Good lord that is a lot of money:
Imatinib, priced at $26,000/yr in 2001, has ⬆️ by 10%–20% annually, reaching $132,000 in 2014 & $146,000 today !! https://t.co/YqoQtg0HUB
— Alvaro Carrascal (@CarrascalAlvaro) June 1, 2016
There is no better example than imatinib for what the US does well with drugs and what it does poorly. https://t.co/nglSZcVgBQ
— Walid Gellad (@walidgellad) June 1, 2016
Situations like this for the brand name drug Gleevac are why we need to seriously rethink and revamp our intellectual property regimes.
From WBUR on the difference between the manufacturing cost of Gleevac and its list price:
For instance, the analysis figures the true cost of a year’s supply of Gleevec (generic name imatinib), used to treat certain kinds of leukemia, at $159.
But the yearly price tag for Gleevec is $106,322 in the U.S. and $31,867 in the U.K. A generic version costs about $8,000 in Brazil.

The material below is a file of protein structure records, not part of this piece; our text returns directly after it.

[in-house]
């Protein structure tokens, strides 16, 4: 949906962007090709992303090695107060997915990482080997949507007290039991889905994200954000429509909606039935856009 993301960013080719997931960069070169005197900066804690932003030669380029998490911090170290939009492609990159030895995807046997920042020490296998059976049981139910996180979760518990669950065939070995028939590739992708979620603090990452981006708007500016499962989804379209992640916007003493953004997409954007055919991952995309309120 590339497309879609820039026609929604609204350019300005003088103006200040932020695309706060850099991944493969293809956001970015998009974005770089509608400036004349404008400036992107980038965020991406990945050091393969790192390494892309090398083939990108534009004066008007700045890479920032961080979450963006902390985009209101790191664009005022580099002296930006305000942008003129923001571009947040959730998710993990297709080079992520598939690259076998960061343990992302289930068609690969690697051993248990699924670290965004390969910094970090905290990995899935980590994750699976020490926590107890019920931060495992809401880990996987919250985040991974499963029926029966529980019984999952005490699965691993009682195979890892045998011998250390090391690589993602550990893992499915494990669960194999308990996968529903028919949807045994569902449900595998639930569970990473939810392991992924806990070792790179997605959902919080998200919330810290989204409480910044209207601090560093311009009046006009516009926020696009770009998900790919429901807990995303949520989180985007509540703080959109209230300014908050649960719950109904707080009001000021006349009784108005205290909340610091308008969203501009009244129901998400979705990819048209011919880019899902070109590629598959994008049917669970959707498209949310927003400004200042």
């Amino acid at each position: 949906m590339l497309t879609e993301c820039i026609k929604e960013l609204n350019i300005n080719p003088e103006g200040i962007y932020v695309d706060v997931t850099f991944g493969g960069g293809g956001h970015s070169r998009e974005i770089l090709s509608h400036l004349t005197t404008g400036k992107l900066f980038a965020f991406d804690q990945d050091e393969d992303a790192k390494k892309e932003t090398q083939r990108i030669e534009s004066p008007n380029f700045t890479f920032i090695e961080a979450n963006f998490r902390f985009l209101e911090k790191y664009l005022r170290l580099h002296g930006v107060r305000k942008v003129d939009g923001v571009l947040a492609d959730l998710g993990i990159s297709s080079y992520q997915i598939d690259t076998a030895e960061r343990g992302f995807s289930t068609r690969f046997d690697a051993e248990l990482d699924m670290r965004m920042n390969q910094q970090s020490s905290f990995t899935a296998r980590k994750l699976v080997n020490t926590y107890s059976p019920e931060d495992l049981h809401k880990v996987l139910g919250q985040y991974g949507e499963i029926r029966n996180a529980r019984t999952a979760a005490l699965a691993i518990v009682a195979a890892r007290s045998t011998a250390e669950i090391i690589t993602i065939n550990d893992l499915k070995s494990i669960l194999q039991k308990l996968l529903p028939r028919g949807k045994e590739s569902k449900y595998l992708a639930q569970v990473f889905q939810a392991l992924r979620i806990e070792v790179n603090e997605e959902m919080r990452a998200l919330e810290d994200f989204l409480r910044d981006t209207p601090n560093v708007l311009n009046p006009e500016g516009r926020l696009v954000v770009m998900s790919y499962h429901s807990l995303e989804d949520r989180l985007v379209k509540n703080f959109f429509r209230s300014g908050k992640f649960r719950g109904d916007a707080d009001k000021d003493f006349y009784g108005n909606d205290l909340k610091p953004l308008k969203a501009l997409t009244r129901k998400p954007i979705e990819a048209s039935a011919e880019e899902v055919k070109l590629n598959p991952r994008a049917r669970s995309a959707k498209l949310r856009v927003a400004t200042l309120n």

“We were quite surprised just how cheap a lot of these cancer drugs really are,” pharmacologist Andrew Hill of the University of Liverpool said in an interview. “There’s a lot of scope for prices to come down.”
There is a need for profit in order to chase the next round of success, but there is also a need for society to devote resources to other things. Somewhere between $159 and $106,322 is a better number which still gives strong incentives for new research while not choking the American economy to death. Yes, there would be losers, Wall Street would take a massive hit, Pharma C-level execs would be snorting lower quality blow off of slightly less classy hookers’ asses, but those are costs I think we should be more than willing to accept.